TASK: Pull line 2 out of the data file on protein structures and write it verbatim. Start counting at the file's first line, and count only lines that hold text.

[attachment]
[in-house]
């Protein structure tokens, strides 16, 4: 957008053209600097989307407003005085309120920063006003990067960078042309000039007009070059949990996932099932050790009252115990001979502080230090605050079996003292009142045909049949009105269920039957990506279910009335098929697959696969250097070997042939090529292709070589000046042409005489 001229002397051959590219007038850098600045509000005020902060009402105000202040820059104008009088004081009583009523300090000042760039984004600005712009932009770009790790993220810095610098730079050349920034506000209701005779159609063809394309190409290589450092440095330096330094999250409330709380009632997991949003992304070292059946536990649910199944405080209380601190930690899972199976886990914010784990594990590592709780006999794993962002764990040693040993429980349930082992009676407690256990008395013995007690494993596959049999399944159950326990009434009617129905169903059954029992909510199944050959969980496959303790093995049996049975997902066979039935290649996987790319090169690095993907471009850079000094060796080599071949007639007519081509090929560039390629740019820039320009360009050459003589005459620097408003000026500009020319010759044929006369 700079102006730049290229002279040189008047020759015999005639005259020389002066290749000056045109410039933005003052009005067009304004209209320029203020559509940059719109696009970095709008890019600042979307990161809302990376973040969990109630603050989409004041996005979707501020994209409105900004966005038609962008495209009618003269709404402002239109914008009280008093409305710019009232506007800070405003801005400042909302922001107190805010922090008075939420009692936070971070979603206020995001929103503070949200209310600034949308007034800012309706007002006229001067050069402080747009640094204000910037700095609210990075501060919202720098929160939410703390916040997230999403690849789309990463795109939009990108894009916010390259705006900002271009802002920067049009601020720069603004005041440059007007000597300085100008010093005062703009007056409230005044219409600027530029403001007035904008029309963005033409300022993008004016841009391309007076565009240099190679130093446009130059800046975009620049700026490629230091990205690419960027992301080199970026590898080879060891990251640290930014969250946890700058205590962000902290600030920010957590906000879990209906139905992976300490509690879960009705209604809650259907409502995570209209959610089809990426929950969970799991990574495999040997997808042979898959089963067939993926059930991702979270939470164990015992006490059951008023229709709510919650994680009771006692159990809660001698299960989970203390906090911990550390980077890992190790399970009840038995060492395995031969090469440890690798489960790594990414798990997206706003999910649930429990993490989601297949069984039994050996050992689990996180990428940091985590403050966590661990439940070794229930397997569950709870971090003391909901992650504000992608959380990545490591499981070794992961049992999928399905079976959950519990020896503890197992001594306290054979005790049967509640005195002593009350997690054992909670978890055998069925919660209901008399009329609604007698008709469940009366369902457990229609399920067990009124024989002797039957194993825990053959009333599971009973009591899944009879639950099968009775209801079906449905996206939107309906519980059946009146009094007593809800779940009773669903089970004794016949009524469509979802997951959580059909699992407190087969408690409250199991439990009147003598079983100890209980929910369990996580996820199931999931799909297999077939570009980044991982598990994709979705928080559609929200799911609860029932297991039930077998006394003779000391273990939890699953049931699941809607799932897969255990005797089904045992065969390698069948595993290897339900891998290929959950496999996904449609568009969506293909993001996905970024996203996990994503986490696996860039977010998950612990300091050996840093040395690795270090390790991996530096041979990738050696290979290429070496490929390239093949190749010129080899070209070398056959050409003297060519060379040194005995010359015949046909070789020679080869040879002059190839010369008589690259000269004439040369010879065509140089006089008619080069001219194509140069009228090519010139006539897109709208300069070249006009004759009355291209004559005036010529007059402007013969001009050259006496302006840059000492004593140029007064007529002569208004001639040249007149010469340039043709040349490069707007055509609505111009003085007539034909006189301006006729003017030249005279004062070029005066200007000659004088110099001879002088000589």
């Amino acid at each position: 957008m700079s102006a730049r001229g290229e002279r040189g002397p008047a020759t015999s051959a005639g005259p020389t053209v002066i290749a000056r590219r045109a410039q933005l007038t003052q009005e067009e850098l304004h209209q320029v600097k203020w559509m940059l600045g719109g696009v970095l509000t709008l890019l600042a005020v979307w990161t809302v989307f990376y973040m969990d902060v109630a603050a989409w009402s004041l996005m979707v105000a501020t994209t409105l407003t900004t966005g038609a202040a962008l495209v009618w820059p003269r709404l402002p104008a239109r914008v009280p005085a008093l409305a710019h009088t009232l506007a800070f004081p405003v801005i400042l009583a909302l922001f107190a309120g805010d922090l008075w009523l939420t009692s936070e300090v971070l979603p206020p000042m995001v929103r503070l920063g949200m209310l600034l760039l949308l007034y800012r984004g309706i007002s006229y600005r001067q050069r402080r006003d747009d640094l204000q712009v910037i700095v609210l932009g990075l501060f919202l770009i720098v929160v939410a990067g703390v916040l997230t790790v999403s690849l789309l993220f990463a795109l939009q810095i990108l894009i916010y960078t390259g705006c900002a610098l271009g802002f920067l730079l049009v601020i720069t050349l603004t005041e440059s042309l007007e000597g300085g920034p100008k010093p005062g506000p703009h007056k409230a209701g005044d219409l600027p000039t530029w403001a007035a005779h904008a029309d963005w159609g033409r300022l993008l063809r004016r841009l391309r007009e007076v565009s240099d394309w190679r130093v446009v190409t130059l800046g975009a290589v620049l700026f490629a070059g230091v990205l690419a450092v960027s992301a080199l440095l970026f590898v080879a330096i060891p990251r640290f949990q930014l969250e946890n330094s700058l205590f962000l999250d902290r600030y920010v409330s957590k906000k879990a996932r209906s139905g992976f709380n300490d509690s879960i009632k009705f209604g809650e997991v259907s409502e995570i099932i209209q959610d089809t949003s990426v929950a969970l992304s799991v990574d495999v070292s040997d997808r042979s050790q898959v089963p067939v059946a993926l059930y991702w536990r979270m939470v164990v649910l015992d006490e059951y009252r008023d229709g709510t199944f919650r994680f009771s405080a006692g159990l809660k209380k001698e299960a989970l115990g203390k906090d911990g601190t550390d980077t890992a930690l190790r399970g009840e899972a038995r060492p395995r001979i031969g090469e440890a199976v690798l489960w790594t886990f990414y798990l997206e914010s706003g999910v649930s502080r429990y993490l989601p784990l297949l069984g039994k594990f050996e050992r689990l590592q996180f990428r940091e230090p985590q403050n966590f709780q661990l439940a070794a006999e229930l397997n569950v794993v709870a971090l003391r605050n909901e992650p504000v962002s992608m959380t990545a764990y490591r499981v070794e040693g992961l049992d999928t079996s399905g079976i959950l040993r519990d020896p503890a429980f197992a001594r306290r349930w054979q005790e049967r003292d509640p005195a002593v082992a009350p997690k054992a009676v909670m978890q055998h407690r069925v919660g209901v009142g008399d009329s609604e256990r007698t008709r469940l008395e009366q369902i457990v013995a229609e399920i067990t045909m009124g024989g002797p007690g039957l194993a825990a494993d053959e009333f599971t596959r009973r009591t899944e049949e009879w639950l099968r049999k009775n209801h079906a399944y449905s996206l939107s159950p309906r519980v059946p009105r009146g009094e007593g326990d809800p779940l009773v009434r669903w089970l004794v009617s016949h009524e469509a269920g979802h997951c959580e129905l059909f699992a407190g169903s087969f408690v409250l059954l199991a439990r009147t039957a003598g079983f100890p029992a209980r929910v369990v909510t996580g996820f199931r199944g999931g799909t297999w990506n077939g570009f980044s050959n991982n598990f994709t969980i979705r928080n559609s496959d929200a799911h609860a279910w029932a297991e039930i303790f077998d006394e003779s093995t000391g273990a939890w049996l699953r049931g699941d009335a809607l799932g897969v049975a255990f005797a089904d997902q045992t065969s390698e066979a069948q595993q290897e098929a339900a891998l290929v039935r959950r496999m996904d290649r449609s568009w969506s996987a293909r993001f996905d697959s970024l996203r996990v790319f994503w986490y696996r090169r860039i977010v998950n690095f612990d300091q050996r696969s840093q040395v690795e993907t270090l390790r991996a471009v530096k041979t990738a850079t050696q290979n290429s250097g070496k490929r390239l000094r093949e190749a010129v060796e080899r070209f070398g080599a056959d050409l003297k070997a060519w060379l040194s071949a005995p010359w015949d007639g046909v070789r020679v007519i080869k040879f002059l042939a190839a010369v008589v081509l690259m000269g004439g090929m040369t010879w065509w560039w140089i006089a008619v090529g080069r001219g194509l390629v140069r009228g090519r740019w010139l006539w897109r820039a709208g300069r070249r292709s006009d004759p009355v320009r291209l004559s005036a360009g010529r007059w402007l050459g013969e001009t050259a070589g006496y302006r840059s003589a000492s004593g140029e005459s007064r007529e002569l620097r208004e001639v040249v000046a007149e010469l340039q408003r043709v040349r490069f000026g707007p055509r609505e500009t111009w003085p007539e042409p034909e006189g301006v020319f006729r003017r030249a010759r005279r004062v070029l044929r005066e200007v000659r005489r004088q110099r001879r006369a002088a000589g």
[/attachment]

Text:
């Protein structure tokens, strides 16, 4: 957008053209600097989307407003005085309120920063006003990067960078042309000039007009070059949990996932099932050790009252115990001979502080230090605050079996003292009142045909049949009105269920039957990506279910009335098929697959696969250097070997042939090529292709070589000046042409005489 001229002397051959590219007038850098600045509000005020902060009402105000202040820059104008009088004081009583009523300090000042760039984004600005712009932009770009790790993220810095610098730079050349920034506000209701005779159609063809394309190409290589450092440095330096330094999250409330709380009632997991949003992304070292059946536990649910199944405080209380601190930690899972199976886990914010784990594990590592709780006999794993962002764990040693040993429980349930082992009676407690256990008395013995007690494993596959049999399944159950326990009434009617129905169903059954029992909510199944050959969980496959303790093995049996049975997902066979039935290649996987790319090169690095993907471009850079000094060796080599071949007639007519081509090929560039390629740019820039320009360009050459003589005459620097408003000026500009020319010759044929006369 700079102006730049290229002279040189008047020759015999005639005259020389002066290749000056045109410039933005003052009005067009304004209209320029203020559509940059719109696009970095709008890019600042979307990161809302990376973040969990109630603050989409004041996005979707501020994209409105900004966005038609962008495209009618003269709404402002239109914008009280008093409305710019009232506007800070405003801005400042909302922001107190805010922090008075939420009692936070971070979603206020995001929103503070949200209310600034949308007034800012309706007002006229001067050069402080747009640094204000910037700095609210990075501060919202720098929160939410703390916040997230999403690849789309990463795109939009990108894009916010390259705006900002271009802002920067049009601020720069603004005041440059007007000597300085100008010093005062703009007056409230005044219409600027530029403001007035904008029309963005033409300022993008004016841009391309007076565009240099190679130093446009130059800046975009620049700026490629230091990205690419960027992301080199970026590898080879060891990251640290930014969250946890700058205590962000902290600030920010957590906000879990209906139905992976300490509690879960009705209604809650259907409502995570209209959610089809990426929950969970799991990574495999040997997808042979898959089963067939993926059930991702979270939470164990015992006490059951008023229709709510919650994680009771006692159990809660001698299960989970203390906090911990550390980077890992190790399970009840038995060492395995031969090469440890690798489960790594990414798990997206706003999910649930429990993490989601297949069984039994050996050992689990996180990428940091985590403050966590661990439940070794229930397997569950709870971090003391909901992650504000992608959380990545490591499981070794992961049992999928399905079976959950519990020896503890197992001594306290054979005790049967509640005195002593009350997690054992909670978890055998069925919660209901008399009329609604007698008709469940009366369902457990229609399920067990009124024989002797039957194993825990053959009333599971009973009591899944009879639950099968009775209801079906449905996206939107309906519980059946009146009094007593809800779940009773669903089970004794016949009524469509979802997951959580059909699992407190087969408690409250199991439990009147003598079983100890209980929910369990996580996820199931999931799909297999077939570009980044991982598990994709979705928080559609929200799911609860029932297991039930077998006394003779000391273990939890699953049931699941809607799932897969255990005797089904045992065969390698069948595993290897339900891998290929959950496999996904449609568009969506293909993001996905970024996203996990994503986490696996860039977010998950612990300091050996840093040395690795270090390790991996530096041979990738050696290979290429070496490929390239093949190749010129080899070209070398056959050409003297060519060379040194005995010359015949046909070789020679080869040879002059190839010369008589690259000269004439040369010879065509140089006089008619080069001219194509140069009228090519010139006539897109709208300069070249006009004759009355291209004559005036010529007059402007013969001009050259006496302006840059000492004593140029007064007529002569208004001639040249007149010469340039043709040349490069707007055509609505111009003085007539034909006189301006006729003017030249005279004062070029005066200007000659004088110099001879002088000589």